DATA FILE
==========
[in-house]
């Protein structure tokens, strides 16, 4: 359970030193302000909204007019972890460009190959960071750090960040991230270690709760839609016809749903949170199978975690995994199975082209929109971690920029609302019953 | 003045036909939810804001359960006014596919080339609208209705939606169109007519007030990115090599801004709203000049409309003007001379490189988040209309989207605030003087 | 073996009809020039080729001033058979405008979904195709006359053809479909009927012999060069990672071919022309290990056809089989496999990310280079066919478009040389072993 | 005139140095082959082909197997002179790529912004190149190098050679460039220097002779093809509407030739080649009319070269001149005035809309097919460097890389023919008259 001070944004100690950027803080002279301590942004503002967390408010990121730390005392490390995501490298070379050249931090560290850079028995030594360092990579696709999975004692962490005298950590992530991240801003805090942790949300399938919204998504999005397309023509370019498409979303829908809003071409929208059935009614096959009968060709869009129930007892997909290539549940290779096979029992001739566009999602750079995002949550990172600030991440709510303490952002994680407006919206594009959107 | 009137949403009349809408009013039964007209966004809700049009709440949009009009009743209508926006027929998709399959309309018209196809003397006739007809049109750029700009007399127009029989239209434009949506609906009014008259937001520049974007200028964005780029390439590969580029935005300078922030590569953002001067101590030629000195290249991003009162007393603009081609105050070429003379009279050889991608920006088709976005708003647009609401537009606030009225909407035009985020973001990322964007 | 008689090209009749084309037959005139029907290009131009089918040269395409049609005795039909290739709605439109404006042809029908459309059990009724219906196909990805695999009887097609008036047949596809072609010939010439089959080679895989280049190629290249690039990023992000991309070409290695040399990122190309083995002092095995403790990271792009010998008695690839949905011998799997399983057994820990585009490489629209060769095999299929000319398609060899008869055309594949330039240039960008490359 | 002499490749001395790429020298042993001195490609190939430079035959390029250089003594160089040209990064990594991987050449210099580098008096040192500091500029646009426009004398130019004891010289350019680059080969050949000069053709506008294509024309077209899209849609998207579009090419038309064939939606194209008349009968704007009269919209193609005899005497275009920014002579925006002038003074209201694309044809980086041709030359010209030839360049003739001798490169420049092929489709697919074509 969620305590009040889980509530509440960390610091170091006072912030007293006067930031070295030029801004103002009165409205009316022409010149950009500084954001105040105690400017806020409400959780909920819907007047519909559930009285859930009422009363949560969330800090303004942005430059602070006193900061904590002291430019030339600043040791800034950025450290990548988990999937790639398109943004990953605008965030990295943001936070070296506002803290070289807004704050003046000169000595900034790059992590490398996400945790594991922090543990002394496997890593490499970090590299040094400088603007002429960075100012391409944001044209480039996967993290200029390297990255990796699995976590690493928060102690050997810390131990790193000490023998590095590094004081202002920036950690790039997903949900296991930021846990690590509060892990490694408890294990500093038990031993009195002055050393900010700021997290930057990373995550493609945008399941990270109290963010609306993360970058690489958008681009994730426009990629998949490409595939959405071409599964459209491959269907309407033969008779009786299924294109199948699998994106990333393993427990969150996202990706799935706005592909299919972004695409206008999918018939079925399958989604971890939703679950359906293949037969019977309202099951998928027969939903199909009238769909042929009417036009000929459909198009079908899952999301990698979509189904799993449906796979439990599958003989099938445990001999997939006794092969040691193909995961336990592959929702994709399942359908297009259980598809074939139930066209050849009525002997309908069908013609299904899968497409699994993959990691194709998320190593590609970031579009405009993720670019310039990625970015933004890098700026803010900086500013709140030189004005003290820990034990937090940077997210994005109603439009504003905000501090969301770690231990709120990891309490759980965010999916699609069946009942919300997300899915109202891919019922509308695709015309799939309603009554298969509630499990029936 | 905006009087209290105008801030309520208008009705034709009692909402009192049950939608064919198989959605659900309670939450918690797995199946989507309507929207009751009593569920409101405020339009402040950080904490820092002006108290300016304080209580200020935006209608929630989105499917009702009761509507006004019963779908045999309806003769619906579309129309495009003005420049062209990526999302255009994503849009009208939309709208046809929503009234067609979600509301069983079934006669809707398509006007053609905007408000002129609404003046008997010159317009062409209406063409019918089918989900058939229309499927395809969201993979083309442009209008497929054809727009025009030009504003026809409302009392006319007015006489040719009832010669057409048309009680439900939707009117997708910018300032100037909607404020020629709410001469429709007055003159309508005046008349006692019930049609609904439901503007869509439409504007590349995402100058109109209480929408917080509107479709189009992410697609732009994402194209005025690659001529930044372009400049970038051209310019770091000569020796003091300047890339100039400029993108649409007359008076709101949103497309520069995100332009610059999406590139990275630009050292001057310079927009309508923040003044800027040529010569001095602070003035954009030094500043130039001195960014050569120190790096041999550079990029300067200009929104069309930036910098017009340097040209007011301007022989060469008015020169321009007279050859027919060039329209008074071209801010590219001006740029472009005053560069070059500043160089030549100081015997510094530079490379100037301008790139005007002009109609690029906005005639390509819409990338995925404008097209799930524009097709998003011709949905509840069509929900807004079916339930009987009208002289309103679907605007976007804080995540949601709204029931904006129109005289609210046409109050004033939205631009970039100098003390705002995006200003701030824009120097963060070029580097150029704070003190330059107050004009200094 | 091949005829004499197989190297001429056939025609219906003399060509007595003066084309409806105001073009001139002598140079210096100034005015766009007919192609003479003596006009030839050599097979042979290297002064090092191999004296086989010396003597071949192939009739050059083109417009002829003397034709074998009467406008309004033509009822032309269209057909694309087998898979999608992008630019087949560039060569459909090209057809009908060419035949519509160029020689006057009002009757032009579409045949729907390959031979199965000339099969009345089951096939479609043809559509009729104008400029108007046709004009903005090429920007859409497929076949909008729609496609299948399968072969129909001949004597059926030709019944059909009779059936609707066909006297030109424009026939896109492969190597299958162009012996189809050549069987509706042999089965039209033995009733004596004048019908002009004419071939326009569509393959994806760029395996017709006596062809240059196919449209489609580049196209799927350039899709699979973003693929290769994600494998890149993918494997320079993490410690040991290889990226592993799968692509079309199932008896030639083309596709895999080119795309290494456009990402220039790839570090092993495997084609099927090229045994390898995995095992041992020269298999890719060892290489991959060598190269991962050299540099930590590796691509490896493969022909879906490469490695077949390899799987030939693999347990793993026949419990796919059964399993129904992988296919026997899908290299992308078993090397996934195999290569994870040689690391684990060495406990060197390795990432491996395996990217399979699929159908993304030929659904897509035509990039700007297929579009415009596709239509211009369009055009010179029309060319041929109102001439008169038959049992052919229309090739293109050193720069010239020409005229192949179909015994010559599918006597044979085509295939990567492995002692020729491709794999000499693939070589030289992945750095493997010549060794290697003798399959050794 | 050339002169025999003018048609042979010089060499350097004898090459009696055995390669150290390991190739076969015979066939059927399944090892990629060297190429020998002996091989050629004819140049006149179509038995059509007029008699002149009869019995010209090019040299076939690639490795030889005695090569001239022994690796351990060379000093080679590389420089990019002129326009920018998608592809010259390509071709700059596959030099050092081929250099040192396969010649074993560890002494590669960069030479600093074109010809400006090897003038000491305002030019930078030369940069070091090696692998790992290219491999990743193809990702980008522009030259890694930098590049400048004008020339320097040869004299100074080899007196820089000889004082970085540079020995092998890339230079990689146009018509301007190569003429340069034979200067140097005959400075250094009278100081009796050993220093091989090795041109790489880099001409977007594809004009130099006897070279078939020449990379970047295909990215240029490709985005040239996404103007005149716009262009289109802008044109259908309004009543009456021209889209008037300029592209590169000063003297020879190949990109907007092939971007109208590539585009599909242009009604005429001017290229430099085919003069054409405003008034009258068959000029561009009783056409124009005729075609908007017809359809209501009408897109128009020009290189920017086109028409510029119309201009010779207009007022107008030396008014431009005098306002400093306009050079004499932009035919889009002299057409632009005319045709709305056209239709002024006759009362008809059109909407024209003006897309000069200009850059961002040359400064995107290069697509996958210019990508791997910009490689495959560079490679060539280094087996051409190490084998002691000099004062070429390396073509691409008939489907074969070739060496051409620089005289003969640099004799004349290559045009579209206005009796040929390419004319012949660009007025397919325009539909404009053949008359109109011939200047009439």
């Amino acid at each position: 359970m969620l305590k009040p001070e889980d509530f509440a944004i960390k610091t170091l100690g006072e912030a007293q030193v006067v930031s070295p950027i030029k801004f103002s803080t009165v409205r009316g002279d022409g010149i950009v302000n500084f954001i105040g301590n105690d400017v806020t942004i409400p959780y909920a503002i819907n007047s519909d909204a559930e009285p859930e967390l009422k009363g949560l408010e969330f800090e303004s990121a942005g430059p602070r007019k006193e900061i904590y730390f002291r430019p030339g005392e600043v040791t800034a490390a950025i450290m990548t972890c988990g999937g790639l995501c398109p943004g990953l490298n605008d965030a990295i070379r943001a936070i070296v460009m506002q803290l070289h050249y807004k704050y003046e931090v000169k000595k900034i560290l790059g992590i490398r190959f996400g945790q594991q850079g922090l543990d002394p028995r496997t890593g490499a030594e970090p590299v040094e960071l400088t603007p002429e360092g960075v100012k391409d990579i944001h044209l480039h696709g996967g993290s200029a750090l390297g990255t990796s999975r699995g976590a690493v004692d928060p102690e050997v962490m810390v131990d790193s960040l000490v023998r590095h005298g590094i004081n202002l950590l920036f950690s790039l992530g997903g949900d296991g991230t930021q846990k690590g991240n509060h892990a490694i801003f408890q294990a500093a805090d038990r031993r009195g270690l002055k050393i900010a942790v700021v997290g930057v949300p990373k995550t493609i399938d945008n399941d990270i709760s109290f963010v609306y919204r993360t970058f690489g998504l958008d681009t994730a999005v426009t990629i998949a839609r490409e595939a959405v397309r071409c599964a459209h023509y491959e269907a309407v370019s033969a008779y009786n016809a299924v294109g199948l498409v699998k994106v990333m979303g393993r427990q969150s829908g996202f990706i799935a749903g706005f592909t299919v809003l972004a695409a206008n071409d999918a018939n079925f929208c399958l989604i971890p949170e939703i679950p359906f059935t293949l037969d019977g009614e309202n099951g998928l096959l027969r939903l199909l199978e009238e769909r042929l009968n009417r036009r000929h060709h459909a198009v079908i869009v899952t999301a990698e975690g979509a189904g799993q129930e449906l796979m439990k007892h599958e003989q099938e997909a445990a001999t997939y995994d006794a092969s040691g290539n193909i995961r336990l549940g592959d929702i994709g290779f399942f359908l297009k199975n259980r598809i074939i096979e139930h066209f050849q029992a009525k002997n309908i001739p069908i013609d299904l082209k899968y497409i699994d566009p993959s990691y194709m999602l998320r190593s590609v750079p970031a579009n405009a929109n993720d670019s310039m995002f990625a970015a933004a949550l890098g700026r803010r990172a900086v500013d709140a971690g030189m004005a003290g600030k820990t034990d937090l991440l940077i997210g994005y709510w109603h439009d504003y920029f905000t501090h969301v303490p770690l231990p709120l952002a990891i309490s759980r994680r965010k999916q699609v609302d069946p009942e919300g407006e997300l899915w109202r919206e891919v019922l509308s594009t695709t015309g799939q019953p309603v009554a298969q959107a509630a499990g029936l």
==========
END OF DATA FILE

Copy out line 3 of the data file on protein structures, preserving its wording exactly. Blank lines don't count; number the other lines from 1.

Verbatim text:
């Amino acid at each position: 359970m969620l305590k009040p001070e889980d509530f509440a944004i960390k610091t170091l100690g006072e912030a007293q030193v006067v930031s070295p950027i030029k801004f103002s803080t009165v409205r009316g002279d022409g010149i950009v302000n500084f954001i105040g301590n105690d400017v806020t942004i409400p959780y909920a503002i819907n007047s519909d909204a559930e009285p859930e967390l009422k009363g949560l408010e969330f800090e303004s990121a942005g430059p602070r007019k006193e900061i904590y730390f002291r430019p030339g005392e600043v040791t800034a490390a950025i450290m990548t972890c988990g999937g790639l995501c398109p943004g990953l490298n605008d965030a990295i070379r943001a936070i070296v460009m506002q803290l070289h050249y807004k704050y003046e931090v000169k000595k900034i560290l790059g992590i490398r190959f996400g945790q594991q850079g922090l543990d002394p028995r496997t890593g490499a030594e970090p590299v040094e960071l400088t603007p002429e360092g960075v100012k391409d990579i944001h044209l480039h696709g996967g993290s200029a750090l390297g990255t990796s999975r699995g976590a690493v004692d928060p102690e050997v962490m810390v131990d790193s960040l000490v023998r590095h005298g590094i004081n202002l950590l920036f950690s790039l992530g997903g949900d296991g991230t930021q846990k690590g991240n509060h892990a490694i801003f408890q294990a500093a805090d038990r031993r009195g270690l002055k050393i900010a942790v700021v997290g930057v949300p990373k995550t493609i399938d945008n399941d990270i709760s109290f963010v609306y919204r993360t970058f690489g998504l958008d681009t994730a999005v426009t990629i998949a839609r490409e595939a959405v397309r071409c599964a459209h023509y491959e269907a309407v370019s033969a008779y009786n016809a299924v294109g199948l498409v699998k994106v990333m979303g393993r427990q969150s829908g996202f990706i799935a749903g706005f592909t299919v809003l972004a695409a206008n071409d999918a018939n079925f929208c399958l989604i971890p949170e939703i679950p359906f059935t293949l037969d019977g009614e309202n099951g998928l096959l027969r939903l199909l199978e009238e769909r042929l009968n009417r036009r000929h060709h459909a198009v079908i869009v899952t999301a990698e975690g979509a189904g799993q129930e449906l796979m439990k007892h599958e003989q099938e997909a445990a001999t997939y995994d006794a092969s040691g290539n193909i995961r336990l549940g592959d929702i994709g290779f399942f359908l297009k199975n259980r598809i074939i096979e139930h066209f050849q029992a009525k002997n309908i001739p069908i013609d299904l082209k899968y497409i699994d566009p993959s990691y194709m999602l998320r190593s590609v750079p970031a579009n405009a929109n993720d670019s310039m995002f990625a970015a933004a949550l890098g700026r803010r990172a900086v500013d709140a971690g030189m004005a003290g600030k820990t034990d937090l991440l940077i997210g994005y709510w109603h439009d504003y920029f905000t501090h969301v303490p770690l231990p709120l952002a990891i309490s759980r994680r965010k999916q699609v609302d069946p009942e919300g407006e997300l899915w109202r919206e891919v019922l509308s594009t695709t015309g799939q019953p309603v009554a298969q959107a509630a499990g029936l």